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Philip Taylor, Catherine Earl, Elizabeth Brooke and Christopher McLoughlin

This section overviews the emergence of a pro-work agenda in public policy internationally that responds to ageing populations. The authors note an alignment of this agenda with gerontological thought that seeks to challenge notions of increasing dependency with older ages. While this theoretical stance has drawn criticism, the authors argue it still has value but needs to be broadened to encompass other areas of productive engagement during retirement. This needs to be gender-conscious by being supported by more women-centred research that considers their experiences of work and post-work and how these interact with other aspects of their lives.

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Philip Taylor, Catherine Earl, Elizabeth Brooke and Christopher McLoughlin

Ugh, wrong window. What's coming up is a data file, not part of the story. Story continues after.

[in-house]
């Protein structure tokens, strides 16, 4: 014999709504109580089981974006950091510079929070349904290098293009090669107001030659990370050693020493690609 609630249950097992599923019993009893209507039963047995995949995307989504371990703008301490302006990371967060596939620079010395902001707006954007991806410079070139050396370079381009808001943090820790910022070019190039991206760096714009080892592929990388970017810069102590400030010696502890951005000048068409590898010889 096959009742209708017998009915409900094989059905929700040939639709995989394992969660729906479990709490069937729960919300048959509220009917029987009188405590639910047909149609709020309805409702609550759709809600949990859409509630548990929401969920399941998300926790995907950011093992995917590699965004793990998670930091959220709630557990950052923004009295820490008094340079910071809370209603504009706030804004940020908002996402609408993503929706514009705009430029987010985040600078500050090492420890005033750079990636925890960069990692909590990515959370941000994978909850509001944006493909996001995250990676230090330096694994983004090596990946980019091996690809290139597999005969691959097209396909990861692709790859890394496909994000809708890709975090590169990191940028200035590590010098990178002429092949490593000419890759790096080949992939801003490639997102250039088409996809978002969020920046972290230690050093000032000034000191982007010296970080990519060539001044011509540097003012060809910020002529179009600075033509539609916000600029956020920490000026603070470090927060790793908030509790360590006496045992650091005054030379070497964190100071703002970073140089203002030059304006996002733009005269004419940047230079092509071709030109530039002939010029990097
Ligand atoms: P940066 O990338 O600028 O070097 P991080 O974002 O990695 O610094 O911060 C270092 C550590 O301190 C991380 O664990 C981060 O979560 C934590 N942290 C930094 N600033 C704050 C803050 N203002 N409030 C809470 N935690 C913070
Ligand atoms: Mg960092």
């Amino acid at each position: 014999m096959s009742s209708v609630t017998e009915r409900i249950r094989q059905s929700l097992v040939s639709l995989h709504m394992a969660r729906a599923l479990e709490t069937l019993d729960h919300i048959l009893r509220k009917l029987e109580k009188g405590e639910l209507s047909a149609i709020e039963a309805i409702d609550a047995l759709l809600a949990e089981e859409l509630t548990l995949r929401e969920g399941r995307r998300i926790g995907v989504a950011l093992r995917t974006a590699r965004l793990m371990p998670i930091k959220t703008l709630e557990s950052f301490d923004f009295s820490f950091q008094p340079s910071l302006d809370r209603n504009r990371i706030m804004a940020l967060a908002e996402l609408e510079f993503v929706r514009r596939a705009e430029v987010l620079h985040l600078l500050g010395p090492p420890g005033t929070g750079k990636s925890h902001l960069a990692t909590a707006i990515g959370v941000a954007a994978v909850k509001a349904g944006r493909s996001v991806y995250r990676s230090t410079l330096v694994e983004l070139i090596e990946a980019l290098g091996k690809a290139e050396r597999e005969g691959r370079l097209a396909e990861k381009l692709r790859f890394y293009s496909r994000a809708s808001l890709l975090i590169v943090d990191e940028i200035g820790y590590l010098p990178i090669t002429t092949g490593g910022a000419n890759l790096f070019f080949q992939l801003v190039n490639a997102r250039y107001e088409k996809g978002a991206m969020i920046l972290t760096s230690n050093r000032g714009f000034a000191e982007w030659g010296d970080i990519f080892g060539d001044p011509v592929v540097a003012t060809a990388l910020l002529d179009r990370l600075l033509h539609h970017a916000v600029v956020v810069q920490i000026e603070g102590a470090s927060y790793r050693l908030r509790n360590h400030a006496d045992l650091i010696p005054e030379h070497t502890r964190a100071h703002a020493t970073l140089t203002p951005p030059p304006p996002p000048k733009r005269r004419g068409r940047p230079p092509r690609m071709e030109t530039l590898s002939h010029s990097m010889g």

Chapter 1 describes international trends in the labour force participation of older women, what work they do and how they do it. The authors identify that while older women make an important contribution to the labour force internationally, their experiences are not uniform, meaning that it is impossible tell a single story of women’s relationship with paid work. It is also observed that, while older women are considered to represent a large potential pool of untapped labour this overlooks other contributions that have economic and social value. The chapter also debates the merits of the notions that we are witnessing the emergence of destandardized individual biographies and that a remodelling of the boundaries of work and retirement will benefit workers and society.